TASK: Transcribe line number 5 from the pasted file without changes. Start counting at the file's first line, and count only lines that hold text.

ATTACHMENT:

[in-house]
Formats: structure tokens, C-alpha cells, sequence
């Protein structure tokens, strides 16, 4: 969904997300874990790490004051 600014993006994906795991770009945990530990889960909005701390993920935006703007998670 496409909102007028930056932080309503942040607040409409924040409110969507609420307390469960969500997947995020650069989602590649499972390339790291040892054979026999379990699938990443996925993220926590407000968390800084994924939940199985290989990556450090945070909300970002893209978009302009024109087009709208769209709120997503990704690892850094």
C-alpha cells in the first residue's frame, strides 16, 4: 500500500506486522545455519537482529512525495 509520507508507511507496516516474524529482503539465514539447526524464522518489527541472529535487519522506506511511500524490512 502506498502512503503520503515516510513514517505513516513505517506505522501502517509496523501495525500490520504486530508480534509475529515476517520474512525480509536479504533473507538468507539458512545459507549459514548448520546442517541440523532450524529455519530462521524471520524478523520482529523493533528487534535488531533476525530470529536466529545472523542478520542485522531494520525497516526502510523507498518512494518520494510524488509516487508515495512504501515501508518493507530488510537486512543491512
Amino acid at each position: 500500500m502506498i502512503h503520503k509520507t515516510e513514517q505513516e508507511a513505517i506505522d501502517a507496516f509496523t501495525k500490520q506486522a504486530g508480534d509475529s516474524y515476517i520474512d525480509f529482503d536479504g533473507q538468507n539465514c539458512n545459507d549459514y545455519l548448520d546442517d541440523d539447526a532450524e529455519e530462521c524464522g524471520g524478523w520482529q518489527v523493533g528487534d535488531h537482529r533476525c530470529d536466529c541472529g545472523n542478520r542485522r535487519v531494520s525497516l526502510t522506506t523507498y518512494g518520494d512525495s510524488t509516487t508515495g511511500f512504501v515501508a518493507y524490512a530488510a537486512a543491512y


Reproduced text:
Amino acid at each position: 500500500m502506498i502512503h503520503k509520507t515516510e513514517q505513516e508507511a513505517i506505522d501502517a507496516f509496523t501495525k500490520q506486522a504486530g508480534d509475529s516474524y515476517i520474512d525480509f529482503d536479504g533473507q538468507n539465514c539458512n545459507d549459514y545455519l548448520d546442517d541440523d539447526a532450524e529455519e530462521c524464522g524471520g524478523w520482529q518489527v523493533g528487534d535488531h537482529r533476525c530470529d536466529c541472529g545472523n542478520r542485522r535487519v531494520s525497516l526502510t522506506t523507498y518512494g518520494d512525495s510524488t509516487t508515495g511511500f512504501v515501508a518493507y524490512a530488510a537486512a543491512y